Greece Refutes Report On US Plan To Resettle Migrants From Latin America

Greece has dismissed a CBS News report claiming that the United States is planning to refer some migrants in Latin America for resettlement in the Mediterranean country as part of an effort to deter them from traveling to the U.S.-Mexico border.

According to the report, the scheme would involve Greece and Italy accepting a small number of migrants processed at U.S.-established migration offices in four Latin American countries. These offices, known as Safe Mobility Offices, were set up last year to screen migrants hoping to reach the United States.

However, Greek Migration Minister Dimitris Kairidis took to X (formerly Twitter) on Friday to refute the report, stating, “The CBS report is untrue. There is neither an agreement nor a request from the U.S. to resettle legal immigrants in Greece.”

Greece has been a key entry point for migrants and refugees from the Middle East, Africa, and Asia seeking to enter the European Union since 2015, when nearly 1 million people arrived on its islands, causing an unprecedented humanitarian crisis and straining the country’s hosting capacity.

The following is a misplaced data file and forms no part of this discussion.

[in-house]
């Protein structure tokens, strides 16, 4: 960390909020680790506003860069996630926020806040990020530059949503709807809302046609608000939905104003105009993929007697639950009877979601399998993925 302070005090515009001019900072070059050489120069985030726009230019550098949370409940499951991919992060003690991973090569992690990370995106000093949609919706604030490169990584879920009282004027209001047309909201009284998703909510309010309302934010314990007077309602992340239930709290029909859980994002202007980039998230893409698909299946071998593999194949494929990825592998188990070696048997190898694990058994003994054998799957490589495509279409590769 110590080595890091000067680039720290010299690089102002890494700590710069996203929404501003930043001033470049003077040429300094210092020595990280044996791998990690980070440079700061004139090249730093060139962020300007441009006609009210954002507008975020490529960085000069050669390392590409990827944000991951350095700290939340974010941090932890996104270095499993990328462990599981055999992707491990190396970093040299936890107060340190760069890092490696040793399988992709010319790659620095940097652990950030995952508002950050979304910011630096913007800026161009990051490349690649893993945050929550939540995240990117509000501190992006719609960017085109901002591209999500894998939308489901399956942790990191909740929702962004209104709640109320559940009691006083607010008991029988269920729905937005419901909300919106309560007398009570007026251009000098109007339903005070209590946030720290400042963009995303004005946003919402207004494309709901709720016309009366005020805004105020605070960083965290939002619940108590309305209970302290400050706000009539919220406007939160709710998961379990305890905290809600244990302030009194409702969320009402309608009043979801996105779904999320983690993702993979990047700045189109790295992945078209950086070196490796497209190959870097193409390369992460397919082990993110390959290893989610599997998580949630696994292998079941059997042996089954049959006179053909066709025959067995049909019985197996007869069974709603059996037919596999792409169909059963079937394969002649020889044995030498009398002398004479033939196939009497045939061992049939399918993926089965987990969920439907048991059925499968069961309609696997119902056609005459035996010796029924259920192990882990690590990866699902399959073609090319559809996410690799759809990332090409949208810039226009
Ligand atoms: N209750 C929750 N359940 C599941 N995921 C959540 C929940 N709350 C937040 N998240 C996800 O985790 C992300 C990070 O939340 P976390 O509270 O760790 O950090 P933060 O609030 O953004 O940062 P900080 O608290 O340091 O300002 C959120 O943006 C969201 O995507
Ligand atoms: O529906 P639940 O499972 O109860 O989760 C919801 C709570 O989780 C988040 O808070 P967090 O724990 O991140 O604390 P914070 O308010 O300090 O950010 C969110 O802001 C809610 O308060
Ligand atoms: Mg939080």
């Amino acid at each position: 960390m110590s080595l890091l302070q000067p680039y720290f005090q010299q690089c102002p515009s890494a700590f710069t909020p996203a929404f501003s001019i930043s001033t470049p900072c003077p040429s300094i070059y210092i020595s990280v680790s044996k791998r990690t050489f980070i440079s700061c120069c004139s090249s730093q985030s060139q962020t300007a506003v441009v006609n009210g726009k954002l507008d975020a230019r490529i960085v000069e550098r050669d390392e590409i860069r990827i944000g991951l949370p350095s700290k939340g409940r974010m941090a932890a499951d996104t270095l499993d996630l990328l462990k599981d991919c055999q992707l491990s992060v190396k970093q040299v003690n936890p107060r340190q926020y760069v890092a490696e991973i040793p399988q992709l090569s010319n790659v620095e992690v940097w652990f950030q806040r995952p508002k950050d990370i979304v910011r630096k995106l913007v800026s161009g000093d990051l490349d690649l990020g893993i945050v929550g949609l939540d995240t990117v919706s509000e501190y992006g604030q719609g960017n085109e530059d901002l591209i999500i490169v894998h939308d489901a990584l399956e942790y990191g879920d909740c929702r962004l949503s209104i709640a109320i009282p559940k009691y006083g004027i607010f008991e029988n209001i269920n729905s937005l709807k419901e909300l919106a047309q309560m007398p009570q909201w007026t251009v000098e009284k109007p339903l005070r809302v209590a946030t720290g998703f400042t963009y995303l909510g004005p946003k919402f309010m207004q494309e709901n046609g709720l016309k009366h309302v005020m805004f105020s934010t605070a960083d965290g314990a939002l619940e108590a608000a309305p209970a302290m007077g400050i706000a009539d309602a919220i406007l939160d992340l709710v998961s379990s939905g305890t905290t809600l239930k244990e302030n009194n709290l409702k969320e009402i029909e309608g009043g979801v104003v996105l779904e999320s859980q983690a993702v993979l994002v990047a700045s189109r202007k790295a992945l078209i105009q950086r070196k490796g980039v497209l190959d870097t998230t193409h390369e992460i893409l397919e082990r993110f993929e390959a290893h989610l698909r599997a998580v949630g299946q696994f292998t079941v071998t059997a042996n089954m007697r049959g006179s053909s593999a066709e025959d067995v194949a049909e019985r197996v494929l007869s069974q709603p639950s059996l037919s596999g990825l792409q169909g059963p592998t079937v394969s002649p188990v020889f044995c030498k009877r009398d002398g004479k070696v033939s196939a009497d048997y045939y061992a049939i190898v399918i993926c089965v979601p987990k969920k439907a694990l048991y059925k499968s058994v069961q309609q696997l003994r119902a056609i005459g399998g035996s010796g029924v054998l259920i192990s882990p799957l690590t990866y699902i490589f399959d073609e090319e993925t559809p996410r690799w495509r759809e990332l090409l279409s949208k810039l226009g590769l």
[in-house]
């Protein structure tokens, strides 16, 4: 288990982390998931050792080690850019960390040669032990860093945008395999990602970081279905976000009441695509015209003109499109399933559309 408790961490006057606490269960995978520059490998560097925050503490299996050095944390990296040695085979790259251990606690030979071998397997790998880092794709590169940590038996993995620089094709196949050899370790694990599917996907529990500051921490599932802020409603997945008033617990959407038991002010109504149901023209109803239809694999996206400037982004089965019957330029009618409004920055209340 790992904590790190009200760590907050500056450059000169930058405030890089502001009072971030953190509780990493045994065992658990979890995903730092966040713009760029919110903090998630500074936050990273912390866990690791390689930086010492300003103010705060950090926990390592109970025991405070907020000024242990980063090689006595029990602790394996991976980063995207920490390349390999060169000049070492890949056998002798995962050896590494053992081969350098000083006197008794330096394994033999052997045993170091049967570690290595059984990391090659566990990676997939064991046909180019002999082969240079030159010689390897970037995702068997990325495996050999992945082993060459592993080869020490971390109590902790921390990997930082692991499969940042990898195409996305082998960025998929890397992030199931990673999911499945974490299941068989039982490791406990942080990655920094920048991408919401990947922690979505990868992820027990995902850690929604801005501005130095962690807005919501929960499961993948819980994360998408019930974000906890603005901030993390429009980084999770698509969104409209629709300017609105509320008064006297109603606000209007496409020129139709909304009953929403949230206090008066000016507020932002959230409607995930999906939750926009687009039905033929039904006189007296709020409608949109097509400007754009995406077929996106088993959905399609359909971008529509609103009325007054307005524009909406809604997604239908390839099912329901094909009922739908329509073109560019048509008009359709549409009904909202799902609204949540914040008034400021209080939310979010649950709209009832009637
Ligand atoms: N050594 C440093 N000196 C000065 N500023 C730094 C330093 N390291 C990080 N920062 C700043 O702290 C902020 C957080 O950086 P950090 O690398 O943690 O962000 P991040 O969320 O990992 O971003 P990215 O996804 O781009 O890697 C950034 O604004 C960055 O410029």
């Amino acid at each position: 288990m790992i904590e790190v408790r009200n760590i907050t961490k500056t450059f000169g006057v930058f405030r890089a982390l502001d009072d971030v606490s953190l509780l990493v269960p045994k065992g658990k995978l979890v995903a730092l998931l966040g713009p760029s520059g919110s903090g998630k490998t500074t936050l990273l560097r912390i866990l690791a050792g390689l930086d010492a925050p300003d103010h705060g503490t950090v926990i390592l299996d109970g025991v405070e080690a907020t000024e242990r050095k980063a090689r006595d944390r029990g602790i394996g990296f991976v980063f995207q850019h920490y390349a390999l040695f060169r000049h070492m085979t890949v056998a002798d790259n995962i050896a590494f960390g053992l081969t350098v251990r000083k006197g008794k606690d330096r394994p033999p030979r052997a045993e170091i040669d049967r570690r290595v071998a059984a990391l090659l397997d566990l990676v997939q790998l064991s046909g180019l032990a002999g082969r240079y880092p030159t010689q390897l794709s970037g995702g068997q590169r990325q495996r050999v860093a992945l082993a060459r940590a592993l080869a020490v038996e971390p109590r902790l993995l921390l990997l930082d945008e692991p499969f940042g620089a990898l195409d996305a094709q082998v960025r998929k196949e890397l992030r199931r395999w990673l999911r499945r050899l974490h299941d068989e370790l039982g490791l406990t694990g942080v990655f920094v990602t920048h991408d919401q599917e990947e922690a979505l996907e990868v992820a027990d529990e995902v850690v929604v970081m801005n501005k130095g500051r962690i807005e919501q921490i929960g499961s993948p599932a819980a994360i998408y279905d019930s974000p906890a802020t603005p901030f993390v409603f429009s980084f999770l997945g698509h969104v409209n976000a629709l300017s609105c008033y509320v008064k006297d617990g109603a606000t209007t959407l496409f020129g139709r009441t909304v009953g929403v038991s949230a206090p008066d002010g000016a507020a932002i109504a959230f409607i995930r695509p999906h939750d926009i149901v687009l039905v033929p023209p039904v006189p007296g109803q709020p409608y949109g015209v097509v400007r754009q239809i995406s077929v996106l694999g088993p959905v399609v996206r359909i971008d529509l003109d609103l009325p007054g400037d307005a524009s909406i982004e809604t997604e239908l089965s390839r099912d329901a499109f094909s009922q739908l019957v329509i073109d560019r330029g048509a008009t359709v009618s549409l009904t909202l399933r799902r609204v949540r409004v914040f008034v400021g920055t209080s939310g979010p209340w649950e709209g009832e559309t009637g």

While migrant flows through Greece had significantly decreased, they have recently resurged, prompting the conservative government of Kyriakos Mitsotakis to implement tighter border surveillance measures. Kairidis emphasized that Greece’s migration policy is effective, respecting both the law and human life.

As part of an EU-wide effort to curb irregular immigration, which has fueled the rise of far-right popularity, Italy has reached an agreement with Albania to establish migrant processing centers, drawing comparisons to Britain’s plan to send asylum seekers to Rwanda.

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